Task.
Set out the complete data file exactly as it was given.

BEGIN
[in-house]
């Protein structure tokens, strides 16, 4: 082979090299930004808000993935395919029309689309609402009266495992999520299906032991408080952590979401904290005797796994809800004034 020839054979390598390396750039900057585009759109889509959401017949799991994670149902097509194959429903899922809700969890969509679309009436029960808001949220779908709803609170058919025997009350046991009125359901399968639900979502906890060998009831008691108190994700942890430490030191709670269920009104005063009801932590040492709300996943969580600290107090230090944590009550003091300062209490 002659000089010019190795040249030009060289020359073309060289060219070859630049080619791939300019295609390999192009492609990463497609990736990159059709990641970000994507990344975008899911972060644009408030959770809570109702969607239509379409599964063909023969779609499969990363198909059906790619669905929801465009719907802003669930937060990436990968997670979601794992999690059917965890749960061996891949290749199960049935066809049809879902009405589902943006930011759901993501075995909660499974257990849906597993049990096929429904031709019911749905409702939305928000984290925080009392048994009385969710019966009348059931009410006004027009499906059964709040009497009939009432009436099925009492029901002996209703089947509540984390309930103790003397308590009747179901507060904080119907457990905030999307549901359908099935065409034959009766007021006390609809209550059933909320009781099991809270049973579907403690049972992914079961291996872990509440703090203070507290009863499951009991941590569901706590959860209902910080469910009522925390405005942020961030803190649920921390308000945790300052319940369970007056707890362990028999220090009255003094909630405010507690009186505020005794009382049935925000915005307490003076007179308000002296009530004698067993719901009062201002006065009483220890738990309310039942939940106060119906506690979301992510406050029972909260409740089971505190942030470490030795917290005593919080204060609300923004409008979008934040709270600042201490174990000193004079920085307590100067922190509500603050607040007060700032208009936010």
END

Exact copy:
[in-house]
């Protein structure tokens, strides 16, 4: 082979090299930004808000993935395919029309689309609402009266495992999520299906032991408080952590979401904290005797796994809800004034 020839054979390598390396750039900057585009759109889509959401017949799991994670149902097509194959429903899922809700969890969509679309009436029960808001949220779908709803609170058919025997009350046991009125359901399968639900979502906890060998009831008691108190994700942890430490030191709670269920009104005063009801932590040492709300996943969580600290107090230090944590009550003091300062209490 002659000089010019190795040249030009060289020359073309060289060219070859630049080619791939300019295609390999192009492609990463497609990736990159059709990641970000994507990344975008899911972060644009408030959770809570109702969607239509379409599964063909023969779609499969990363198909059906790619669905929801465009719907802003669930937060990436990968997670979601794992999690059917965890749960061996891949290749199960049935066809049809879902009405589902943006930011759901993501075995909660499974257990849906597993049990096929429904031709019911749905409702939305928000984290925080009392048994009385969710019966009348059931009410006004027009499906059964709040009497009939009432009436099925009492029901002996209703089947509540984390309930103790003397308590009747179901507060904080119907457990905030999307549901359908099935065409034959009766007021006390609809209550059933909320009781099991809270049973579907403690049972992914079961291996872990509440703090203070507290009863499951009991941590569901706590959860209902910080469910009522925390405005942020961030803190649920921390308000945790300052319940369970007056707890362990028999220090009255003094909630405010507690009186505020005794009382049935925000915005307490003076007179308000002296009530004698067993719901009062201002006065009483220890738990309310039942939940106060119906506690979301992510406050029972909260409740089971505190942030470490030795917290005593919080204060609300923004409008979008934040709270600042201490174990000193004079920085307590100067922190509500603050607040007060700032208009936010």